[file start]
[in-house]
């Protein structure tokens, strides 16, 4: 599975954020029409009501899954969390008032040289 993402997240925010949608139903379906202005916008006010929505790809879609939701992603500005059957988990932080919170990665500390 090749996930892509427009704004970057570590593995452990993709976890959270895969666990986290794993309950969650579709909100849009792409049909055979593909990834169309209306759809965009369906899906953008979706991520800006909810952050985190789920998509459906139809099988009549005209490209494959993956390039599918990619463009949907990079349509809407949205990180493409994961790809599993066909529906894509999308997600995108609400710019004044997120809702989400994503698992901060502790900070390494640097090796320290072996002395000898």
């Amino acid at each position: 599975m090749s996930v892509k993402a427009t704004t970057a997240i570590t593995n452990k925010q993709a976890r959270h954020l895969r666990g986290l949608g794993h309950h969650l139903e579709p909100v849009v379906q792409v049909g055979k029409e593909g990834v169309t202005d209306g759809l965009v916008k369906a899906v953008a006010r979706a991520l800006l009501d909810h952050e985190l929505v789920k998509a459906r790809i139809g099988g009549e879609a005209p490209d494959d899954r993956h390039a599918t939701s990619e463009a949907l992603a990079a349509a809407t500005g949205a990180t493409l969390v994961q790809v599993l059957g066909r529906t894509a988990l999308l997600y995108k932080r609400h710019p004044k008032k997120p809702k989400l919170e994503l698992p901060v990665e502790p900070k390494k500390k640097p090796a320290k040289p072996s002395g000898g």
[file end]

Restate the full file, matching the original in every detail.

[in-house]
């Protein structure tokens, strides 16, 4: 599975954020029409009501899954969390008032040289 993402997240925010949608139903379906202005916008006010929505790809879609939701992603500005059957988990932080919170990665500390 090749996930892509427009704004970057570590593995452990993709976890959270895969666990986290794993309950969650579709909100849009792409049909055979593909990834169309209306759809965009369906899906953008979706991520800006909810952050985190789920998509459906139809099988009549005209490209494959993956390039599918990619463009949907990079349509809407949205990180493409994961790809599993066909529906894509999308997600995108609400710019004044997120809702989400994503698992901060502790900070390494640097090796320290072996002395000898």
């Amino acid at each position: 599975m090749s996930v892509k993402a427009t704004t970057a997240i570590t593995n452990k925010q993709a976890r959270h954020l895969r666990g986290l949608g794993h309950h969650l139903e579709p909100v849009v379906q792409v049909g055979k029409e593909g990834v169309t202005d209306g759809l965009v916008k369906a899906v953008a006010r979706a991520l800006l009501d909810h952050e985190l929505v789920k998509a459906r790809i139809g099988g009549e879609a005209p490209d494959d899954r993956h390039a599918t939701s990619e463009a949907l992603a990079a349509a809407t500005g949205a990180t493409l969390v994961q790809v599993l059957g066909r529906t894509a988990l999308l997600y995108k932080r609400h710019p004044k008032k997120p809702k989400l919170e994503l698992p901060v990665e502790p900070k390494k500390k640097p090796a320290k040289p072996s002395g000898g």